Butterflies of the
Amazon and Andes
Family - NYMPHALIDAE
subfamily - SATYRINAE
Tribe - SATYRINI
There are 1100 known species of Satyrinae in the neotropical region.
About 570 of these are placed in the
subtribe Pronophilina - a diverse group of high altitude cloudforest
butterflies, all of which are confined to the neotropical region.
The vast majority are found only in the Andes, but 4 species are
known from the Atlantic cloudforests of Brazil, and there are a
further 6 species that are endemic to Guatemala, Costa Rica or
Mexico. More oddly there is one genus Calisto
that is found exclusively on the Caribbean islands of Cuba and
Junea are allied to
Thiemeia and Daedalma. These
genera are all characterised by having scalloped wing margins and
prominent ocelli. There are 2 species of Junea,
namely doraete and
dorinda. Both have brown uppersides
marked with whitish spots that form a single row on the outer
forewings of dorinda, and a double row
occurs from Colombia to southern Peru, and possibly Bolivia.
This scarce and rarely glimpsed species frequents the transitional
zone where the paramo / puna grasslands merge with stunted
cloudforest at altitudes between 2800-3500m in the Andes. I have
only encountered doraete twice - at
Pululuhua Crater in Ecuador, and at Manu cloudforest in the eastern
Andes of southern Peru.
The lifecycle appears to be unrecorded. The following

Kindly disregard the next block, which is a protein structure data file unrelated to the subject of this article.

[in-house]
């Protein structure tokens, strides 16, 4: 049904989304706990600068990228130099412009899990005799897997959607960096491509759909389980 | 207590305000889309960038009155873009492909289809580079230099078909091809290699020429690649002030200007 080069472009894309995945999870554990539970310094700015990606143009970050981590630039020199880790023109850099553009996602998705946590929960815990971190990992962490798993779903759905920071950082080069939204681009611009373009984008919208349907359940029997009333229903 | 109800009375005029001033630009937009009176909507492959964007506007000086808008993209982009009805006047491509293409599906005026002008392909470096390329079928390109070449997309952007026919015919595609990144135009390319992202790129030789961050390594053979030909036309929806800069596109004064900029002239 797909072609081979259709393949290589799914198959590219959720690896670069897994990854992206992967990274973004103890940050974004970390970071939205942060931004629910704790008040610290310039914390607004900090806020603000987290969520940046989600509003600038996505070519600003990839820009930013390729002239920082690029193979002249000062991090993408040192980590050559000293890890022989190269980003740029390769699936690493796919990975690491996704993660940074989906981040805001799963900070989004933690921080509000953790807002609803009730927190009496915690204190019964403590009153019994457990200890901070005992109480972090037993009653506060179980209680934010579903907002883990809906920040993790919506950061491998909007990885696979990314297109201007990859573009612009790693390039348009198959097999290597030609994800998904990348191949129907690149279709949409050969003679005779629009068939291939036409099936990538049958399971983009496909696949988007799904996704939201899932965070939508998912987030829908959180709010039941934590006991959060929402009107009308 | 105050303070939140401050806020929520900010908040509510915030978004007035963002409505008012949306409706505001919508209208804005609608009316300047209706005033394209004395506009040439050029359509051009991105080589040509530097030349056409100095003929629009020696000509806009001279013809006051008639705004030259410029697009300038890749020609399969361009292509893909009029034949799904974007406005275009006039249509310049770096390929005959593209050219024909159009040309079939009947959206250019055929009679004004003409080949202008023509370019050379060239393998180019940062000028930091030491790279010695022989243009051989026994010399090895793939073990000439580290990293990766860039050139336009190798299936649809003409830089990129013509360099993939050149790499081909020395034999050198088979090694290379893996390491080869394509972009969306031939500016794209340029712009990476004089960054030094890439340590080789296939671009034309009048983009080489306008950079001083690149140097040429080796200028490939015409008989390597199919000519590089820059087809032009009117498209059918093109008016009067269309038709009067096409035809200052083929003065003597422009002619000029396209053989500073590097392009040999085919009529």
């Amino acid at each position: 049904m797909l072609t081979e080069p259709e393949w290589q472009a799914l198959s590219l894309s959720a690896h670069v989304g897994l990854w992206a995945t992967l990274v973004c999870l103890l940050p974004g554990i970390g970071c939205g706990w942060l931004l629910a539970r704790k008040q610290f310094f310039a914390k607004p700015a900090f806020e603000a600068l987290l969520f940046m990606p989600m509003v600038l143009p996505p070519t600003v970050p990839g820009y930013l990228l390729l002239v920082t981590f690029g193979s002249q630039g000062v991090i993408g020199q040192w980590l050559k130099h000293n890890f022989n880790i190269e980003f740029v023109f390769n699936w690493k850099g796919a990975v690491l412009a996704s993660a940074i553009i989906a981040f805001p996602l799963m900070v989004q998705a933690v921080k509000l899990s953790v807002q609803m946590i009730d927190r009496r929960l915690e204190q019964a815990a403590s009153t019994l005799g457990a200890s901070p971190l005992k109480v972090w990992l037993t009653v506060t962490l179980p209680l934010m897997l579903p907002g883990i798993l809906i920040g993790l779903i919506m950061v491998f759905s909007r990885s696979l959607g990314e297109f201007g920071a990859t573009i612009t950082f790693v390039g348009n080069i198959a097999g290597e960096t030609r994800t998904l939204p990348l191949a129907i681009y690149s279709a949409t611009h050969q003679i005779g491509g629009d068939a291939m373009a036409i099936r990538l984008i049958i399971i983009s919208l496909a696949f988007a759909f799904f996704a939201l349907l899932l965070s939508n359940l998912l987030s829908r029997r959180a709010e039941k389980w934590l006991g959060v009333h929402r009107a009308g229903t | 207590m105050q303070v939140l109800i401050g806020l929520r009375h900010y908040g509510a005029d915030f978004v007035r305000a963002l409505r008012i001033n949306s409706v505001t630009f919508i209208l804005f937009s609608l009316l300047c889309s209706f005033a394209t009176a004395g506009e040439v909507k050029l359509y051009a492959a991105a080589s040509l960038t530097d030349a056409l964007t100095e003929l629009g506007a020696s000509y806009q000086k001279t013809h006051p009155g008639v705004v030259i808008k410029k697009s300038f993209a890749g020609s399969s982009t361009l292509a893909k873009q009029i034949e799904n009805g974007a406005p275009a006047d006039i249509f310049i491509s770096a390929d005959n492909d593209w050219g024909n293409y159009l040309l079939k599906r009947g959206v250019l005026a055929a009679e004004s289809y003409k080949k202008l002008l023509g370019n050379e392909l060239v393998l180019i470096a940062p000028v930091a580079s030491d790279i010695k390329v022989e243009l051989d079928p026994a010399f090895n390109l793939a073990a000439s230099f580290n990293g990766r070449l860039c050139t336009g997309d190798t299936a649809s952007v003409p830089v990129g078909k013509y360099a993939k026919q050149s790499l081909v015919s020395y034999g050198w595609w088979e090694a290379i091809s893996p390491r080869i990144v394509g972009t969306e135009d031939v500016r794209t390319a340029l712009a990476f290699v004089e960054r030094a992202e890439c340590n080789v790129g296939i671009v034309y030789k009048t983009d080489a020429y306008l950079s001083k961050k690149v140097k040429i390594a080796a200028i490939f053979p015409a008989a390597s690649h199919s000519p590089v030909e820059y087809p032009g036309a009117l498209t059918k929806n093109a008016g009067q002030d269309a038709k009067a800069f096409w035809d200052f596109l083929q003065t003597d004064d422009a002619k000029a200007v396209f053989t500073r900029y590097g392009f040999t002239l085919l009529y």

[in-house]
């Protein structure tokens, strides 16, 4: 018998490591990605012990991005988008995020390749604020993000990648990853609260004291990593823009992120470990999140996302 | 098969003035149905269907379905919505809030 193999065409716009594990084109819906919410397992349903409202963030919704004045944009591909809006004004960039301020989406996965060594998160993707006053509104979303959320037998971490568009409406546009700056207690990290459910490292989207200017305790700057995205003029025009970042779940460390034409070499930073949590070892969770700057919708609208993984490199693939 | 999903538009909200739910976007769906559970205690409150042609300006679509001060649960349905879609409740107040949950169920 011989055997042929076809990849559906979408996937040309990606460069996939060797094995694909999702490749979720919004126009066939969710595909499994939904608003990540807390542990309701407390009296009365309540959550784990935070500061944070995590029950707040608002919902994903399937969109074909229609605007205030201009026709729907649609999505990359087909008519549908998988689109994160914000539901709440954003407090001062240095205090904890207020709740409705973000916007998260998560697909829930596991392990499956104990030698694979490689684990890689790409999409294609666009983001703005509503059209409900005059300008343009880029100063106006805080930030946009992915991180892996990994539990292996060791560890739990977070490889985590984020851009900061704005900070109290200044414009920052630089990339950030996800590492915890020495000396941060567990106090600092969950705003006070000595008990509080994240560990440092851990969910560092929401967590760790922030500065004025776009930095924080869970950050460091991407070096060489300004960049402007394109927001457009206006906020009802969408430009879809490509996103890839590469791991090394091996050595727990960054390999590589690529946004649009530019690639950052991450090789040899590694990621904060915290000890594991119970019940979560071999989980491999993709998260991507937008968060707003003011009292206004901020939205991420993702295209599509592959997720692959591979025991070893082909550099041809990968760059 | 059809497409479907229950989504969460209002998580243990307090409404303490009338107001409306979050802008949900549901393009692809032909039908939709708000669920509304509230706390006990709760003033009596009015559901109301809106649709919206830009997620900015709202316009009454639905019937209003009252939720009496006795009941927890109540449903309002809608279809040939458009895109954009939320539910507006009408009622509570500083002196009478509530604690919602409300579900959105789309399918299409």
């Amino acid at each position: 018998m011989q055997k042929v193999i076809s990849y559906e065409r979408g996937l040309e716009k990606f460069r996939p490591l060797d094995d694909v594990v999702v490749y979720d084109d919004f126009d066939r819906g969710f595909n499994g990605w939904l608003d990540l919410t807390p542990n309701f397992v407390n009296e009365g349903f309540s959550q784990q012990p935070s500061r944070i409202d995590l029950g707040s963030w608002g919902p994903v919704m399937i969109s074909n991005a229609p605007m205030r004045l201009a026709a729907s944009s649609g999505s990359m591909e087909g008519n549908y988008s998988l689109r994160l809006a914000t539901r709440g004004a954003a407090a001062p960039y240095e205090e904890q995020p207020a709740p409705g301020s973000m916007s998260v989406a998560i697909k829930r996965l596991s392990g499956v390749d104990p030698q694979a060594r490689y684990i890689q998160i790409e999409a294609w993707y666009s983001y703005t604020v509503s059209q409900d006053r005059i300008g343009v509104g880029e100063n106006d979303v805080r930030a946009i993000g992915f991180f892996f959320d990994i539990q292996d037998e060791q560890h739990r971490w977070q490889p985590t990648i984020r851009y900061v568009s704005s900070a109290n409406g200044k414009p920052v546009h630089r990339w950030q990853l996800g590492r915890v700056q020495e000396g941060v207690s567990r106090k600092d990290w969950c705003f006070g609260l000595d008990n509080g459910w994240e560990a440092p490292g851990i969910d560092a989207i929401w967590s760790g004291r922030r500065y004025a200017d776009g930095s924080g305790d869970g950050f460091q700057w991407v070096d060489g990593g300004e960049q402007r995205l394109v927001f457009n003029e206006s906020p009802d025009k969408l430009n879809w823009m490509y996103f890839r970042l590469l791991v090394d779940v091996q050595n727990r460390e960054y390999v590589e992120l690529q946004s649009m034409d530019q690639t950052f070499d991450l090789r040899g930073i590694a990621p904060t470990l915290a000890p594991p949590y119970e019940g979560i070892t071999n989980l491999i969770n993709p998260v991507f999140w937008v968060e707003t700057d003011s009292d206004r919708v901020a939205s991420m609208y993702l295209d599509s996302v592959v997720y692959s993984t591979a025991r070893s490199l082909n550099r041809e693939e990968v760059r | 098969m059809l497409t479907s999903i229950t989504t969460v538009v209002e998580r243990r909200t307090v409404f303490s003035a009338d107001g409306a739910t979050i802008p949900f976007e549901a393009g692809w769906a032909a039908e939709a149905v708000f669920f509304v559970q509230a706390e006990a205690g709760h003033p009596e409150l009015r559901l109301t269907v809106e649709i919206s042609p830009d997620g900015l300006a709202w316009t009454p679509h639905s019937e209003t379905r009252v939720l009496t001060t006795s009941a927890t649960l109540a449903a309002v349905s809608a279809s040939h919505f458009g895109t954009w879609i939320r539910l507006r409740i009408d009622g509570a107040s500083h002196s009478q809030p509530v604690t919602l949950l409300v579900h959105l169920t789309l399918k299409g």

generalisations are applicable to the subtribe Pronophilina and are
probably applicable to
eggs are globular, white or pale greenish white, and laid singly on
the foodplants or on surrounding vegetation. The larvae are
typically pale brown, marked along the back and sides with narrow
dark stripes, and tapering towards each end. The head is large in
proportion to the body and has two short forward-pointing horns. The
tip of the abdomen is equipped with a pair of caudal prongs which
are used to flick the frass away from the feeding area.
The larvae of all known Pronophilina feed on
Chusquea - a genus of bamboo which
grows in thickets, mainly along the courses of streams.
Junea doraete feeding at dung, Manu
cloudforest, 3370m, Peru ©
At Pululuhua Crater in Ecuador I
found a male doraete aggregating with
all feeding at the corpse of a small snake which had been run over by
a vehicle. In Manu in Peru I found 4 males feeding at mammal dung by
the roadside at an altitude of 3370m. They were so engrossed in
feeding that they were oblivious of my presence, and even ignored
heavy vehicles that passes close by. However they were extremely
sensitive to changes in temperature and light level, flying up to
settle on the trunks of stunted trees whenever cloud caused the
temperature to drop slightly. The return of sunshine a few minutes
later caused them to return and recommence feeding at the dung.